Michigan Secretary of State Jocelyn Benson said on Thursday that her office is “on track” to perform the planned statewide audit of the Nov. 3 general election.
“This statewide audit will be accompanied by the routine local performance audits that will review the accuracy and process of elections in local communities, as have been carried out following the November 2019 election and May 2020 election,” Benson said.
Benson’s comment comes after two Republicans on the Wayne County Board of Canvassers are trying to rescind their vote to certify the county’s presidential election results, but a spokeswoman for Benson said that cannot happen.
“There is no legal mechanism for them to rescind their vote. Their job is done and the next step in the process is for the Board of State Canvassers to meet and certify,” Tracy Wimmer, a Benson spokeswoman, told the Advance earlier Thursday.
President-elect Joe Biden, a Democrat, won Michigan over President Donald Trump by about 156,000 votes, according to unofficial returns.
Biden secured about 68% of the votes cast for president in Wayne County and Trump received about 31% of vote in the county. Detroit, which is 80% Black, is Wayne County’s largest city.
Under Michigan’s winner-take-all system, Biden is to be awarded all 16 electoral votes.
In related news, the Associated Press and other outlets reported on Thursday that Trump has invited state House Speaker Lee Chatfield (R-Levering) and Senate Majority Leader Mike Shirkey (R-Clarklake) to the White House on Friday to discuss Michigan election results.
Trump is widely expected to pressure the Republicans to reject the election results and have the Legislature appoint a Trump slate of electors. Although that’s illegal under Michigan law, many nonpartisan groups and Democratic officials are raising alarm bells that Shirkey and Chatfield are even taking the meeting.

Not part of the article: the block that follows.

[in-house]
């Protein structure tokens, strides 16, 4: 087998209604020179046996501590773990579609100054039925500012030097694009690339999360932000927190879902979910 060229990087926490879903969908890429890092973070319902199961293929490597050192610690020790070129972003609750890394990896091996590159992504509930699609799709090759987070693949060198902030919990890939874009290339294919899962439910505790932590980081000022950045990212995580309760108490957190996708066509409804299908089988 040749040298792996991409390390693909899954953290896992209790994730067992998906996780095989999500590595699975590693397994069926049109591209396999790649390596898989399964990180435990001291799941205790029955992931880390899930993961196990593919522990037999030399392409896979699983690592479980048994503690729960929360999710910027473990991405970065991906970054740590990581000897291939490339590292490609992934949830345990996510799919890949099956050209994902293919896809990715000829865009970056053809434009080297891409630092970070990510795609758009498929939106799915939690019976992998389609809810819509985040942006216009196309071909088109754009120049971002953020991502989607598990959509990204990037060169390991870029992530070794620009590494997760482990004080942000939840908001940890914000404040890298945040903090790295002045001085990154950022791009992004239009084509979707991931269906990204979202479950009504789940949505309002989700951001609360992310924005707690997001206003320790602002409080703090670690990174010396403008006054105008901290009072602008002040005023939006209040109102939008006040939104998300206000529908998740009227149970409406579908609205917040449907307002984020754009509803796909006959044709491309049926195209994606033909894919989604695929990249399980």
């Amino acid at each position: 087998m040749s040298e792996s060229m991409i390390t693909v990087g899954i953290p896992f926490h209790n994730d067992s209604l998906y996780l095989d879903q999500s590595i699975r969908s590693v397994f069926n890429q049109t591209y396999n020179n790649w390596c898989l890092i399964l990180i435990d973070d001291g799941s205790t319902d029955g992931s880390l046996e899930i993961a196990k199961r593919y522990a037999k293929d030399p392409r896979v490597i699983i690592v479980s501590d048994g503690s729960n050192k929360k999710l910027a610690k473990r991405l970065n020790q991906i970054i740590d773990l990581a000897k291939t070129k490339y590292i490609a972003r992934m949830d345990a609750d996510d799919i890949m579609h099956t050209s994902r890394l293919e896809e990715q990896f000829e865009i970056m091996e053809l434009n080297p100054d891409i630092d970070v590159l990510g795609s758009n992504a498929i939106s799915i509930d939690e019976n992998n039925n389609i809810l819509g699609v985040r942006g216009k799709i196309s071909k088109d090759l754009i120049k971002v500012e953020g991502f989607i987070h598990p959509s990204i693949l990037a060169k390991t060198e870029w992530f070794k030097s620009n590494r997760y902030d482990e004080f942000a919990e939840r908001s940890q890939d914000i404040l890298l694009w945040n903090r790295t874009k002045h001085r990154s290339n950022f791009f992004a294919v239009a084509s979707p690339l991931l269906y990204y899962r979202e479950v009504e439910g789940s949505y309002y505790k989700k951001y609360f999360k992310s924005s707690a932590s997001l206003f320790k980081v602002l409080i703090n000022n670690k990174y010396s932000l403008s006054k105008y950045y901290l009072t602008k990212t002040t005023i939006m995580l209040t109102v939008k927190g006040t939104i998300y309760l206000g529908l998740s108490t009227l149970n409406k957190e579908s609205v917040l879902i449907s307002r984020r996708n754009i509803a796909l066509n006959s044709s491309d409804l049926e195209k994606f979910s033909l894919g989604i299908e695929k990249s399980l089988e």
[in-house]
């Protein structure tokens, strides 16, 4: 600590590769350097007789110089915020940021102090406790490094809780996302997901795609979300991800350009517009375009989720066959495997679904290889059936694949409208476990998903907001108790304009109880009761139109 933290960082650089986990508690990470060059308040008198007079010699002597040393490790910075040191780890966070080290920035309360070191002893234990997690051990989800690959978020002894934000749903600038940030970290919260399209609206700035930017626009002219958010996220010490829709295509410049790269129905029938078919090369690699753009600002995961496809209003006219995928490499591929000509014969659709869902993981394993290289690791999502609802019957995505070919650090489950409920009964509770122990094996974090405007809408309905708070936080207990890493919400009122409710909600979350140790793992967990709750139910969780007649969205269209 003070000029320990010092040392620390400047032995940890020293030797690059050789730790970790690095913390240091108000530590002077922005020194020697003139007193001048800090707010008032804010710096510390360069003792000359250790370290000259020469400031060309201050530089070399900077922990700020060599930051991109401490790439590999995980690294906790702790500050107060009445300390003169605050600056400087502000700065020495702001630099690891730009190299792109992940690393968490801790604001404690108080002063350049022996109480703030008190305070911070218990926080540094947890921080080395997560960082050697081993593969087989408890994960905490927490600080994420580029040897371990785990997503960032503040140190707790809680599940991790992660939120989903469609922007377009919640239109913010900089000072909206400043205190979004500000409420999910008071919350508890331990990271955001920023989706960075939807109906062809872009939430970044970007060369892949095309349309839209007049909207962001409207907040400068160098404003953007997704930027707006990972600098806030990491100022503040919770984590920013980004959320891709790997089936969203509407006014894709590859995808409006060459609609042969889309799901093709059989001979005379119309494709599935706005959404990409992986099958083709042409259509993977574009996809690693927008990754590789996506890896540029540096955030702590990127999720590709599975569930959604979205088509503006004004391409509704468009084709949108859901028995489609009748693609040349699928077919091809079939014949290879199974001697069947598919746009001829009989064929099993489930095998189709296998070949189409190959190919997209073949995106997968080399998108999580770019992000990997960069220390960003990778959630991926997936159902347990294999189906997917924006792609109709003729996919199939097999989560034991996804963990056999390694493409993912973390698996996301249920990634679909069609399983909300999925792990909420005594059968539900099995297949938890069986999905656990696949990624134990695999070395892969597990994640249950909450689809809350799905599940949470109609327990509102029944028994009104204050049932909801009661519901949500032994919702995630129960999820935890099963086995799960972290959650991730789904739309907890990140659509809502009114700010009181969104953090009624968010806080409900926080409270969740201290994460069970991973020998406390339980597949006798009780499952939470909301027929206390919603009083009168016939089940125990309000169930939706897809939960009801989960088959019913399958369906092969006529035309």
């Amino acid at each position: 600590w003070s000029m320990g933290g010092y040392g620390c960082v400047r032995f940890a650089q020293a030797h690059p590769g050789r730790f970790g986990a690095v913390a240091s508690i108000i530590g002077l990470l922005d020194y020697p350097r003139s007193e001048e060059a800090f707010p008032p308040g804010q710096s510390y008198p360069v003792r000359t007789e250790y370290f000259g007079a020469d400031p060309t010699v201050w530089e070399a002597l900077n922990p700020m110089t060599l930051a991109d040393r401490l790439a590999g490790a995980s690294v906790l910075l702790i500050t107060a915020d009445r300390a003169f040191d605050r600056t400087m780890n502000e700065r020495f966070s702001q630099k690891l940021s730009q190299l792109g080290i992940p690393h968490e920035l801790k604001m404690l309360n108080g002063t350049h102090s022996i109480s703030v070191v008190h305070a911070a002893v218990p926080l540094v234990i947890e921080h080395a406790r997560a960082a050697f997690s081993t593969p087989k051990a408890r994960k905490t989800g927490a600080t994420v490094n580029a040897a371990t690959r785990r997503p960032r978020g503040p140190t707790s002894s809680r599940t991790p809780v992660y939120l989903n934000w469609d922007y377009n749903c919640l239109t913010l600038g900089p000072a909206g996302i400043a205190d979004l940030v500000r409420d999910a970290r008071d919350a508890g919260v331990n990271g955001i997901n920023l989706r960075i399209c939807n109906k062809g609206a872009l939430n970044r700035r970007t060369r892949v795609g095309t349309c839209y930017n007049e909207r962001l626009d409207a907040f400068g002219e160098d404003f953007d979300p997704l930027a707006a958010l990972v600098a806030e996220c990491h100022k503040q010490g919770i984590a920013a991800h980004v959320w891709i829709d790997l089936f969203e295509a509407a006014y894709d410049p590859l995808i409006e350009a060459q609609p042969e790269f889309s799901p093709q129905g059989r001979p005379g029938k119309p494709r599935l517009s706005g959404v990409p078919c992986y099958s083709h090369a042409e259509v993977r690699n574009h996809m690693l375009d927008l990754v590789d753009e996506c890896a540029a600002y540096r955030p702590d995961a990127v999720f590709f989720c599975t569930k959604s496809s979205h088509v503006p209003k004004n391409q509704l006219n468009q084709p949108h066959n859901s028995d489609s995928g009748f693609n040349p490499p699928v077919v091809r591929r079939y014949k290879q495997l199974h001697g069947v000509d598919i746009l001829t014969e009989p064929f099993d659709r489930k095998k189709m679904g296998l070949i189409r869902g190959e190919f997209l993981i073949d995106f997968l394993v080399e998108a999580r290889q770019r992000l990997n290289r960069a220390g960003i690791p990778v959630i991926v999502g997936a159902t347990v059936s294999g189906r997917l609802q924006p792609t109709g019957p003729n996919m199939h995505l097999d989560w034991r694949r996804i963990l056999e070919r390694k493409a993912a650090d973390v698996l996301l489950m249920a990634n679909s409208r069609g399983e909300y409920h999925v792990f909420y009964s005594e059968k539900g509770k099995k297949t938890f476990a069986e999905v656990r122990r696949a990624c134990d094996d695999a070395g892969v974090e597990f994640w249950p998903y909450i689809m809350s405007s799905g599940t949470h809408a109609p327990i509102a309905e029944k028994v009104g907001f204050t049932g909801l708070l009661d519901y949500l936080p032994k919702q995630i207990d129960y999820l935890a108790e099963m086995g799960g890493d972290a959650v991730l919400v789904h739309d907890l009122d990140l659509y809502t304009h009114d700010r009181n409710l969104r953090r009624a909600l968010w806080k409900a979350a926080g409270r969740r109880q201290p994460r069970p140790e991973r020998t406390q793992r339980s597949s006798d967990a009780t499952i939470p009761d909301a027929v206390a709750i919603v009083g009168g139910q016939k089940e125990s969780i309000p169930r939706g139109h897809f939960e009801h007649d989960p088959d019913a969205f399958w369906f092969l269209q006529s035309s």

Nancy Wang is executive director of Voters Not Politicians, which helped lead the 2018 nonpartisan effort to amend Michigan’s Constitution to reform how the state’s congressional and legislative districts are drawn.
“Senator Shirkey and Representative Chatfield are in dangerous territory. Either they are attempting to overturn the will of Michigan voters, or they are willingly engaging in political theater being orchestrated by the White House. Either way, they are undermining public confidence in fair elections and doing a terrible disservice to all voters,” said Wang.
Benson, a Democrat, was elected in 2018. She previously served as dean of the Wayne State University Law School and wrote a book on how to be an effective secretary of state. Benson said that the audit process is a “proactive, voluntary, and planned action.”
“This is a typical, standard procedure following election certification, and one that will be carried out in Wayne County and any other local jurisdictions where the data shows significant clerical errors following state certification of the November election,” Benson said.
“Notably, audits are neither designed to address nor performed in response to false or mythical allegations of “irregularities” that have no basis in fact,” Benson added. “Where evidence exists of actual fraud or wrongdoing, it should be submitted in writing to the Bureau of Elections, which refers all credible allegations to the Attorney General’s office for further investigation.”
On Thursday afternoon, there was a second joint meeting of the state House and Senate oversight committees Republicans convened a rare Saturday session after the Nov. 3 election and subpoenaed the Bureau of Elections after a series of Republicans made unproven allegations of voter irregularities. Several cases have been tossed from court.
The topic of Wayne County certification was raised briefly in the hearing by state Rep. Steven Johnson (R-Wayland). The body heard from Kent County Clerk Lisa Posthumus Lyons — a Republican former state House member who ran for lieutenant governor in 2018 — and Ingham County Clerk Barb Byrum — a Democratic former state House member. But they chose not to address election operations other than their own.
Later in the meeting, Antrim County Clerk Sheryl Guy provided a report on her county’s election efforts, which have been the subject of a number of right-wing conspiracy theories that have been debunked.